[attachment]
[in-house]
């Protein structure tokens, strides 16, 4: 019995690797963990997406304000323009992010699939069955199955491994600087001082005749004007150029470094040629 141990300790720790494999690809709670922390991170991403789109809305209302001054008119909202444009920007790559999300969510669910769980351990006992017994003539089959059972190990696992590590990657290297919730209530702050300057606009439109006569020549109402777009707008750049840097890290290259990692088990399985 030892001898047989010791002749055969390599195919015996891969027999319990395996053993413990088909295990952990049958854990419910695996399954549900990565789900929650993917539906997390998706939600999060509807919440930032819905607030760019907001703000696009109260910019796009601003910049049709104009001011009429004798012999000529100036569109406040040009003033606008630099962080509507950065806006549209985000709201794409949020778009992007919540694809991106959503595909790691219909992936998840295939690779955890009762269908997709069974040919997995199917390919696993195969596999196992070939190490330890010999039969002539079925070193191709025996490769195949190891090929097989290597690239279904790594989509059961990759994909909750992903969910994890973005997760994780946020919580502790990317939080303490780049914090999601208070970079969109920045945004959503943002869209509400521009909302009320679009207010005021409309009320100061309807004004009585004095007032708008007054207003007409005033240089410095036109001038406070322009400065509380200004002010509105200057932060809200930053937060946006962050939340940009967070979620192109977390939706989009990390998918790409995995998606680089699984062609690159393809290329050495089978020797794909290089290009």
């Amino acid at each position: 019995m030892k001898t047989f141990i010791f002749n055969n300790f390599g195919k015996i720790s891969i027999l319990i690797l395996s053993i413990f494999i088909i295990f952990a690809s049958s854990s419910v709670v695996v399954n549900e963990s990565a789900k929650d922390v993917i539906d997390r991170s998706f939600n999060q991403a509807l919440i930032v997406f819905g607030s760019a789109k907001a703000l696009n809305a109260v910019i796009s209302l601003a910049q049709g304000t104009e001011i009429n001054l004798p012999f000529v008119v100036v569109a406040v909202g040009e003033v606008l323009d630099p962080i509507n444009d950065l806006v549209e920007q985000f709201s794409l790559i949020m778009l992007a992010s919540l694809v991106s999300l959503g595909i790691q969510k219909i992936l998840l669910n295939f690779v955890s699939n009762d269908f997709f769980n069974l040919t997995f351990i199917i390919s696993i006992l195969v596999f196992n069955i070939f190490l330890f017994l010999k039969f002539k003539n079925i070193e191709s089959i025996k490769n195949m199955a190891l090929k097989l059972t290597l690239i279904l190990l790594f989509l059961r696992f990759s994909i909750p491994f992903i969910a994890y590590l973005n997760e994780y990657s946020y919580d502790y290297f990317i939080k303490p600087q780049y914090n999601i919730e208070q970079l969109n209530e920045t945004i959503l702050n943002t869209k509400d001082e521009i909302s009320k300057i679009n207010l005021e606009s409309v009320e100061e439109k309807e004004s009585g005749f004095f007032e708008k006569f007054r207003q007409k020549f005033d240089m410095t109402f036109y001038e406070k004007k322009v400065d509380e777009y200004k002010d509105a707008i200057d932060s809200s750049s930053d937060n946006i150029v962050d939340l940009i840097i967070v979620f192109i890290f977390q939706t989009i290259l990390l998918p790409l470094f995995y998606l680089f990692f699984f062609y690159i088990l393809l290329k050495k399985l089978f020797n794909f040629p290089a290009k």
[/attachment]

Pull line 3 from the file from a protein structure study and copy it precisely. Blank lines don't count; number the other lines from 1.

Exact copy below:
């Amino acid at each position: 019995m030892k001898t047989f141990i010791f002749n055969n300790f390599g195919k015996i720790s891969i027999l319990i690797l395996s053993i413990f494999i088909i295990f952990a690809s049958s854990s419910v709670v695996v399954n549900e963990s990565a789900k929650d922390v993917i539906d997390r991170s998706f939600n999060q991403a509807l919440i930032v997406f819905g607030s760019a789109k907001a703000l696009n809305a109260v910019i796009s209302l601003a910049q049709g304000t104009e001011i009429n001054l004798p012999f000529v008119v100036v569109a406040v909202g040009e003033v606008l323009d630099p962080i509507n444009d950065l806006v549209e920007q985000f709201s794409l790559i949020m778009l992007a992010s919540l694809v991106s999300l959503g595909i790691q969510k219909i992936l998840l669910n295939f690779v955890s699939n009762d269908f997709f769980n069974l040919t997995f351990i199917i390919s696993i006992l195969v596999f196992n069955i070939f190490l330890f017994l010999k039969f002539k003539n079925i070193e191709s089959i025996k490769n195949m199955a190891l090929k097989l059972t290597l690239i279904l190990l790594f989509l059961r696992f990759s994909i909750p491994f992903i969910a994890y590590l973005n997760e994780y990657s946020y919580d502790y290297f990317i939080k303490p600087q780049y914090n999601i919730e208070q970079l969109n209530e920045t945004i959503l702050n943002t869209k509400d001082e521009i909302s009320k300057i679009n207010l005021e606009s409309v009320e100061e439109k309807e004004s009585g005749f004095f007032e708008k006569f007054r207003q007409k020549f005033d240089m410095t109402f036109y001038e406070k004007k322009v400065d509380e777009y200004k002010d509105a707008i200057d932060s809200s750049s930053d937060n946006i150029v962050d939340l940009i840097i967070v979620f192109i890290f977390q939706t989009i290259l990390l998918p790409l470094f995995y998606l680089f990692f699984f062609y690159i088990l393809l290329k050495k399985l089978f020797n794909f040629p290089a290009k």